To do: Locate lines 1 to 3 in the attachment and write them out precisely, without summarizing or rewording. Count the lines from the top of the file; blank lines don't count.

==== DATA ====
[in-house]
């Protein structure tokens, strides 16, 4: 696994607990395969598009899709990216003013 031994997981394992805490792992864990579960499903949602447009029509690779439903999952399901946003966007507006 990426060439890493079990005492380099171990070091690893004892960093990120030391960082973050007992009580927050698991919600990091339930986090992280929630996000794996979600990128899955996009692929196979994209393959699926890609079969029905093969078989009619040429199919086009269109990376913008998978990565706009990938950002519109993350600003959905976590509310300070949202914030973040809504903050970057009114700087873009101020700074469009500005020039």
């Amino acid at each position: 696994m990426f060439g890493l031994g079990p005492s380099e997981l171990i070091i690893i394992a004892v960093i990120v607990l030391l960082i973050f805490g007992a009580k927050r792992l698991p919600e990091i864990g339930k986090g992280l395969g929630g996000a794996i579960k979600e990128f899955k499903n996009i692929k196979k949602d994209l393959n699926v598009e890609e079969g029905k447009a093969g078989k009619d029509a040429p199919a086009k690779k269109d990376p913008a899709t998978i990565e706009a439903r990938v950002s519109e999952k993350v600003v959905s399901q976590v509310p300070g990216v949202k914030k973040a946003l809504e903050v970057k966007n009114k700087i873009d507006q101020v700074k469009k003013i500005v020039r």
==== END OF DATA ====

[in-house]
């Protein structure tokens, strides 16, 4: 696994607990395969598009899709990216003013 031994997981394992805490792992864990579960499903949602447009029509690779439903999952399901946003966007507006 990426060439890493079990005492380099171990070091690893004892960093990120030391960082973050007992009580927050698991919600990091339930986090992280929630996000794996979600990128899955996009692929196979994209393959699926890609079969029905093969078989009619040429199919086009269109990376913008998978990565706009990938950002519109993350600003959905976590509310300070949202914030973040809504903050970057009114700087873009101020700074469009500005020039």
């Amino acid at each position: 696994m990426f060439g890493l031994g079990p005492s380099e997981l171990i070091i690893i394992a004892v960093i990120v607990l030391l960082i973050f805490g007992a009580k927050r792992l698991p919600e990091i864990g339930k986090g992280l395969g929630g996000a794996i579960k979600e990128f899955k499903n996009i692929k196979k949602d994209l393959n699926v598009e890609e079969g029905k447009a093969g078989k009619d029509a040429p199919a086009k690779k269109d990376p913008a899709t998978i990565e706009a439903r990938v950002s519109e999952k993350v600003v959905s399901q976590v509310p300070g990216v949202k914030k973040a946003l809504e903050v970057k966007n009114k700087i873009d507006q101020v700074k469009k003013i500005v020039r």